The race against the machine

This post builds on the above article and my last post (jobs of the future?)

Andrew McAfee is the Co-Director of the Initiative on the Digital Economy at the MIT Sloan School of Management and a Member of the Global Agenda Council on the Future of Jobs.

The article is a good read, however a thad lengthy. But don’t worry, I’ll give you the cliff-notes!

In his article he presses that we need not fear losing all our jobs:
“We will soon be able to eliminate those dull and repetitive tasks we don’t like doing, and achieve the goal of more wealth and abundance with less work.”
And that we should stop slowing innovation to keep people working:
“We definitely need to rethink the social contract that our societies’ offer to workers, but trying to protect existing jobs at this pace of innovation is a deeply flawed idea.”

I’d like to give you his conclusion:

“While it’s true that the consequences for labor seem – and are – pretty serious at the moment, it is vital that we don’t attempt to put the brakes on technological progress. We are standing on the edge of a singular point in human history, and we should be profoundly heartened and optimistic about that. Technological progress has always generated new, exciting opportunities for humanity. There isn’t any reason for us to expect otherwise for the future.”

“Are we holding back advancements in technology?” you might say. I could only say, ask the electric car wether it’s a yes or no. How long have we been holding onto our polluting cars? We all know they pollute but risking not having your oh so useful car is unimaginable. Maybe if we all said no to our cars and kept our minds open for a better solution it might happen faster than we might think. But then again, what if it doesn’t?
That, I think is a bit our conservative safe self. I find we have the same vision on technology in regards to our jobs. Innovation is all wel and good as long as we get better stuff that’s cheaper and more useful.

Smartphone, welcomed with open arms. HDTV, couldn’t live without it. The new slicer dicer that cuts onions so easily and without you crying, can replace the knife, for all some people care. But what about our jobs? Many people will fight as hard as they can to resist letting the “slicer dicer” of workers, robots, take over. The resent strikes in Belgium are all about our jobs, we don’t want to lose them or gain less money than we did before. Ironically we don’t want to work longer either. But that’s a discussion we best not go into here.

What would it take for us to be able te lot go of our jobs? It would seem magical, not having to work day in day out. So why can’t we risk it? I feel it’s because we can’t put our finger on how we will be when we no longer have jobs. Will we still have enough money? Will we all be rich? Will we all be poor?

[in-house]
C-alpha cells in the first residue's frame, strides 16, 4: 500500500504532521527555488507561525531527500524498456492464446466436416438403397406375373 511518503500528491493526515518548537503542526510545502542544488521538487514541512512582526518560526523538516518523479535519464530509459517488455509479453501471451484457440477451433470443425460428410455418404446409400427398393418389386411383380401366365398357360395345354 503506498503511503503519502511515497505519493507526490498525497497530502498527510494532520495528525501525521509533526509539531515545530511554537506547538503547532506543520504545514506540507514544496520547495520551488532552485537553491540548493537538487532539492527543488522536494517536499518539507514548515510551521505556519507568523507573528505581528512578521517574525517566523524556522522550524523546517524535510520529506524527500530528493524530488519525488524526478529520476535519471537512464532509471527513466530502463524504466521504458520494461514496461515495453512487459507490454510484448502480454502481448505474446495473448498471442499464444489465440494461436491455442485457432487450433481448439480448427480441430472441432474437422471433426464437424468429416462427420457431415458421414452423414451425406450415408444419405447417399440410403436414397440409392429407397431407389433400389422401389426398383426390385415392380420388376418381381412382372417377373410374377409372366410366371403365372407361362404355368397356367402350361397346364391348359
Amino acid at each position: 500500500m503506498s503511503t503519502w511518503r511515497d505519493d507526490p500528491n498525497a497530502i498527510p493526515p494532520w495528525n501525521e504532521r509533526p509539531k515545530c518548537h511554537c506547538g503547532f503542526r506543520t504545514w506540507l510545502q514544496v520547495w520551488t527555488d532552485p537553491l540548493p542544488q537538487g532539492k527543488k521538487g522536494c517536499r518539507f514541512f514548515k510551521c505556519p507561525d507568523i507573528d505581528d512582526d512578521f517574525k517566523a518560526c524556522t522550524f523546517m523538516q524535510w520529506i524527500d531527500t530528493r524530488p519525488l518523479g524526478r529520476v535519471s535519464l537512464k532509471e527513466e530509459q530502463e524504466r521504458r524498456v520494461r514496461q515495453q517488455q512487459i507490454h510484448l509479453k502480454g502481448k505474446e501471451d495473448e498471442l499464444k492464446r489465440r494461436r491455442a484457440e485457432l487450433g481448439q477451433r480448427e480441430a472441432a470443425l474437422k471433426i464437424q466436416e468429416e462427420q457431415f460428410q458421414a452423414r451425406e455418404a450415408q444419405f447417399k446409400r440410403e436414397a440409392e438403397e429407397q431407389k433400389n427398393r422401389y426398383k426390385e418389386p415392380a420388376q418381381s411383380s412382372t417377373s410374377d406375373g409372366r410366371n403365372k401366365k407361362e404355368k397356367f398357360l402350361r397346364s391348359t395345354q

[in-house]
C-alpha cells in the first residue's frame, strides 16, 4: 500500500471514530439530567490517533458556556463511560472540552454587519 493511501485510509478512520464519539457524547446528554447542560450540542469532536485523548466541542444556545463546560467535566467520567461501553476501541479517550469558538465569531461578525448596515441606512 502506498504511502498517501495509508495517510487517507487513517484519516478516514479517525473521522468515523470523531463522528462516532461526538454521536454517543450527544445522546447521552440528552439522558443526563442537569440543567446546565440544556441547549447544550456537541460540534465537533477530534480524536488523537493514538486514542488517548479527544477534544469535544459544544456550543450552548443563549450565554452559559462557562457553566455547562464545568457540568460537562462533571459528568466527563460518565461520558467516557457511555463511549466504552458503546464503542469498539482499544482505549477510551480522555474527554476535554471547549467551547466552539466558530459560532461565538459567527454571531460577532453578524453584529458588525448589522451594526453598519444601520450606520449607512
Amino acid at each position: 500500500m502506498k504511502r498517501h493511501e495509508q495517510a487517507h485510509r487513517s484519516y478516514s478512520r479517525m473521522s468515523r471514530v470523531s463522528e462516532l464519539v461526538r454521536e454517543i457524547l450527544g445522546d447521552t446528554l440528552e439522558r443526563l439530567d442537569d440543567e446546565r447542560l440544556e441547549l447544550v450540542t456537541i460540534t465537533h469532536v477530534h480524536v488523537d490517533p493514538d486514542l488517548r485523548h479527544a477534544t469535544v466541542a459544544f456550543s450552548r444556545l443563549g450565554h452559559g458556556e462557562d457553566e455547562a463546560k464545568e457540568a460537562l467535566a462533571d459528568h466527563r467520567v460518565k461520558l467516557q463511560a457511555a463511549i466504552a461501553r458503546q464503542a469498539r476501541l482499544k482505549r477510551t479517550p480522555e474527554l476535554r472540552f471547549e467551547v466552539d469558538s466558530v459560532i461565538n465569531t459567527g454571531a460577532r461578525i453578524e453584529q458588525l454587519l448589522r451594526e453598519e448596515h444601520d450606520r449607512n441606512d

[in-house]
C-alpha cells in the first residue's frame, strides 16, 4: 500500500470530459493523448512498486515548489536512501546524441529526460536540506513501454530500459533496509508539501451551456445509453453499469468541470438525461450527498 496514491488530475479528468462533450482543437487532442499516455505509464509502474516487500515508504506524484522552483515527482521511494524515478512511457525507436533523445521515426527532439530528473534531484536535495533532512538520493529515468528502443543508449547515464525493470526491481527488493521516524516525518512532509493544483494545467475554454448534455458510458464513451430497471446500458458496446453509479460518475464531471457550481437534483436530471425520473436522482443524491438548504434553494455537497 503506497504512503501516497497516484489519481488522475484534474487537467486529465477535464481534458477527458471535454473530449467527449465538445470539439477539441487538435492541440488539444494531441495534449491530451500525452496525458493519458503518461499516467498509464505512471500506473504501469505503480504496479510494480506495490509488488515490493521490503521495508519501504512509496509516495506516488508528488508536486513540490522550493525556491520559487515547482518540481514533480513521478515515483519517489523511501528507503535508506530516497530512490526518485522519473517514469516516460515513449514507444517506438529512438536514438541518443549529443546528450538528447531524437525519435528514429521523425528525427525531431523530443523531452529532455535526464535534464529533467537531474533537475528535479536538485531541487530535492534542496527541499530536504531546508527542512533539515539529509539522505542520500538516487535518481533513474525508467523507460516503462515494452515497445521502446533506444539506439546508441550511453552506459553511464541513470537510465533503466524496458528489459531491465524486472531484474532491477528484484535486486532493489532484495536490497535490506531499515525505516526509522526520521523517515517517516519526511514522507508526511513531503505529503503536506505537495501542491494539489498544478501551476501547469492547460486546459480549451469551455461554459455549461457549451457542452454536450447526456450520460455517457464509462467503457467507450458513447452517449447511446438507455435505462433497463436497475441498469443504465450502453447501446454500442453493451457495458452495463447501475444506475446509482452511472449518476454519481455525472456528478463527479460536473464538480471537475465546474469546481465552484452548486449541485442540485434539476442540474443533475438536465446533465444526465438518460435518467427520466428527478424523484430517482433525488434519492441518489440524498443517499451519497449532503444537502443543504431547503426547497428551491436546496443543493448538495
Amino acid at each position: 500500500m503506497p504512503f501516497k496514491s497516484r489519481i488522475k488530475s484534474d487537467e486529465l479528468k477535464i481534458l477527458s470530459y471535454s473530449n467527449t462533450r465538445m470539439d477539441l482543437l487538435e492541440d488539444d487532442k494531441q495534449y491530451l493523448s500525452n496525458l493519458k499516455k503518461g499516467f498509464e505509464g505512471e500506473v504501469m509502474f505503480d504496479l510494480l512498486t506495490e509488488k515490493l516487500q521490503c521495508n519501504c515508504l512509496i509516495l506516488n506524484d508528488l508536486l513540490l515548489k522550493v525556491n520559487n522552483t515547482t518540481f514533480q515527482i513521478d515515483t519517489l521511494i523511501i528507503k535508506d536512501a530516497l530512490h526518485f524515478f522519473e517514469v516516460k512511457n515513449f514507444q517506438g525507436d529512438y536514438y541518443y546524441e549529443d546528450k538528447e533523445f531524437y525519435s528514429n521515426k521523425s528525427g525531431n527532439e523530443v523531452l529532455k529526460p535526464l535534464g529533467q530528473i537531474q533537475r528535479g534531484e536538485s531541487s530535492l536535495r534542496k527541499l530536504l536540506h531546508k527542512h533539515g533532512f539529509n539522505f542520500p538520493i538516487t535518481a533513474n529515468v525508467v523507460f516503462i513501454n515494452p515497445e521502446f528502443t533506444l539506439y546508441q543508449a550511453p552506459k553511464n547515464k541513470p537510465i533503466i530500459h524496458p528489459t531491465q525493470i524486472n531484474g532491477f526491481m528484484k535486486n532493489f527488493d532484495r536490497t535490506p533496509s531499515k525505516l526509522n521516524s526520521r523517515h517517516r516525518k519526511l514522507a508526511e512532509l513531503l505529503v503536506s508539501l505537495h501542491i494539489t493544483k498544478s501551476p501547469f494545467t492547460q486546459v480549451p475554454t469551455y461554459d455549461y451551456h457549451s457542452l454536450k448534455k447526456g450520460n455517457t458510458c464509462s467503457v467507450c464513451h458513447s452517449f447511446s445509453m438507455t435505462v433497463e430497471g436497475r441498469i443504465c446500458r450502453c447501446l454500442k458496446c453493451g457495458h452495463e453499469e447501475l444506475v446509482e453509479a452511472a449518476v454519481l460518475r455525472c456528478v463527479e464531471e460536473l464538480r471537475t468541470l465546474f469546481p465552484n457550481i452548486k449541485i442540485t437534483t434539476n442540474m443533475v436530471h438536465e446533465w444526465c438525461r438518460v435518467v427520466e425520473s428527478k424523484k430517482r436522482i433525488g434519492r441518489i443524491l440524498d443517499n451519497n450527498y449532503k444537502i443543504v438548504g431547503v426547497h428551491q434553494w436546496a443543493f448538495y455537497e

I like to think we will all be better off if we all find something useful to do. hmm ALL…I do wonder what will happen to our population rate, births tend to be related to welfare (1). But do we feel rich when everyone has the same and yet still all they need?

Feel free to post your opinion on the matter. give your philosophical self free reigns!







One thought on “The race against the machine

  1. nicolemmens

    I think your comparisons are a little unfair…I do get what you’re saying, but I’m pretty sure “Cathode Ray Tube Inc.” and “Samurai onion blade co.” were also pretty upset when they were out-bested by new technologies and probably angrily but powerlessly went into bankruptcy. Flip side of the medal, consumers dead drop manufacturers too for better solutions…So yeah, the same thing happens in opposite direction.

    But is it really necessary to rush into this? The guy says that ‘we shouldn’t put a brake on it’ but I’m pretty sure in time the economic and sociological structure of our society will match up with the level of technology that is available. He’s looking at matters that have different viscosities right now and hopelessly wants them to flow at the same speed it seems… I’m all for automation and using technology up to the furthest extent possible. But not at the cost of a humanitarian crisis.

    Again i get what you’re saying, and partially agree, but you’re proposing an entirely different structure of living, one most of the people out there currently can’t handle as a replacement. Changing the model is changing the foundation of how our world currently works, and it’s not a matter of insecurity ‘what will it be like’ fact is that there is no system in place to jump into and it’s not possible to create one on the go or just to see what happens. To be honest I can’t really imagine a system that could work right now either. And its ridiculous to philosophize how it could work, something like that naturally grows the way it grows. But it’s not bad that you and other people are thinking about it, that way people can prevent it from growing in the wrong direction.

    So what I’m saying is, just chill, sit back and let this evolution flow on it’s on path. However, they also just dropped the gold standard one day( bills of money being backed up by a physical amount of gold) when it didn’t work for them anymore and that kind of worked without too much turmoil* … Or did it? Anyway, if something like that’s possible, then maybe i should be more open minded about a job-less world.

    Also, what does the conclusion say about the welfare and fertility relation? Your link is a book and it’s kind of a hassle to go trough it?
    I know well-educated , high-earning couples tend to wait longer with having children and usually also have less children… does the book match my current thinking?

    Interesting topics, keep them coming ! 🙂

    *I do not mean to underestimate the effects of the ‘Nixon shock’, but it could have gone a lot worse than it did….



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